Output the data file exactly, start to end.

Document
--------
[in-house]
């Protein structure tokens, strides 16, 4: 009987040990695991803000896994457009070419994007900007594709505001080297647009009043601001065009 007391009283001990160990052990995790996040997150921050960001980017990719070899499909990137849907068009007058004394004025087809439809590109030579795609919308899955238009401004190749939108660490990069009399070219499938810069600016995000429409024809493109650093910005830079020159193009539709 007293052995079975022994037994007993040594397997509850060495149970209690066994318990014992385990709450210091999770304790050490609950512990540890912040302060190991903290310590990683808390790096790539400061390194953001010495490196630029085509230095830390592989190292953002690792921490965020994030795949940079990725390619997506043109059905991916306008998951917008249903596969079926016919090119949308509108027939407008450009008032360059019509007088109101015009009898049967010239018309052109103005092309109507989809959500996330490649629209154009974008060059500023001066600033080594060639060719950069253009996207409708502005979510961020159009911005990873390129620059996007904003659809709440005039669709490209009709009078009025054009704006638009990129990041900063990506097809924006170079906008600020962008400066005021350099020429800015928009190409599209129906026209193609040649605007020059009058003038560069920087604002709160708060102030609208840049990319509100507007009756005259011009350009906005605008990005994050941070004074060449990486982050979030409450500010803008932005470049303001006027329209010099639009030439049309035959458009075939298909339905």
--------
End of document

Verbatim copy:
[in-house]
């Protein structure tokens, strides 16, 4: 009987040990695991803000896994457009070419994007900007594709505001080297647009009043601001065009 007391009283001990160990052990995790996040997150921050960001980017990719070899499909990137849907068009007058004394004025087809439809590109030579795609919308899955238009401004190749939108660490990069009399070219499938810069600016995000429409024809493109650093910005830079020159193009539709 007293052995079975022994037994007993040594397997509850060495149970209690066994318990014992385990709450210091999770304790050490609950512990540890912040302060190991903290310590990683808390790096790539400061390194953001010495490196630029085509230095830390592989190292953002690792921490965020994030795949940079990725390619997506043109059905991916306008998951917008249903596969079926016919090119949308509108027939407008450009008032360059019509007088109101015009009898049967010239018309052109103005092309109507989809959500996330490649629209154009974008060059500023001066600033080594060639060719950069253009996207409708502005979510961020159009911005990873390129620059996007904003659809709440005039669709490209009709009078009025054009704006638009990129990041900063990506097809924006170079906008600020962008400066005021350099020429800015928009190409599209129906026209193609040649605007020059009058003038560069920087604002709160708060102030609208840049990319509100507007009756005259011009350009906005605008990005994050941070004074060449990486982050979030409450500010803008932005470049303001006027329209010099639009030439049309035959458009075939298909339905």